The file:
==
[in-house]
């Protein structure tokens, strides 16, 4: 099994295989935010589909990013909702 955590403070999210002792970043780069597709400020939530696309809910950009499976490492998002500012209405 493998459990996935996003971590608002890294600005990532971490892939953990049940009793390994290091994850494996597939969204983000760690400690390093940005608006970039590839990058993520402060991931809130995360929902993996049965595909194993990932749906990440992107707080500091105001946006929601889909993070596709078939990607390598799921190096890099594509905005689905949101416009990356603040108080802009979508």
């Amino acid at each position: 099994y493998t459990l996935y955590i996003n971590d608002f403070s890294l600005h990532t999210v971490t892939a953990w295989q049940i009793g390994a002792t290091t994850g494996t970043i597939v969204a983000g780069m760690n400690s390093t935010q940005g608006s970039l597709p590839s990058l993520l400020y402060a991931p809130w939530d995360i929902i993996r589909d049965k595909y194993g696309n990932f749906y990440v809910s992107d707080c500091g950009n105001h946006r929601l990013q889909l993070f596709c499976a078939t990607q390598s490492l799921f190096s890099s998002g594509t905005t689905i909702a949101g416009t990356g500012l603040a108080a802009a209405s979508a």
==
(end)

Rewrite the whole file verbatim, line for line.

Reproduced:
[in-house]
């Protein structure tokens, strides 16, 4: 099994295989935010589909990013909702 955590403070999210002792970043780069597709400020939530696309809910950009499976490492998002500012209405 493998459990996935996003971590608002890294600005990532971490892939953990049940009793390994290091994850494996597939969204983000760690400690390093940005608006970039590839990058993520402060991931809130995360929902993996049965595909194993990932749906990440992107707080500091105001946006929601889909993070596709078939990607390598799921190096890099594509905005689905949101416009990356603040108080802009979508």
């Amino acid at each position: 099994y493998t459990l996935y955590i996003n971590d608002f403070s890294l600005h990532t999210v971490t892939a953990w295989q049940i009793g390994a002792t290091t994850g494996t970043i597939v969204a983000g780069m760690n400690s390093t935010q940005g608006s970039l597709p590839s990058l993520l400020y402060a991931p809130w939530d995360i929902i993996r589909d049965k595909y194993g696309n990932f749906y990440v809910s992107d707080c500091g950009n105001h946006r929601l990013q889909l993070f596709c499976a078939t990607q390598s490492l799921f190096s890099s998002g594509t905005t689905i909702a949101g416009t990356g500012l603040a108080a802009a209405s979508a």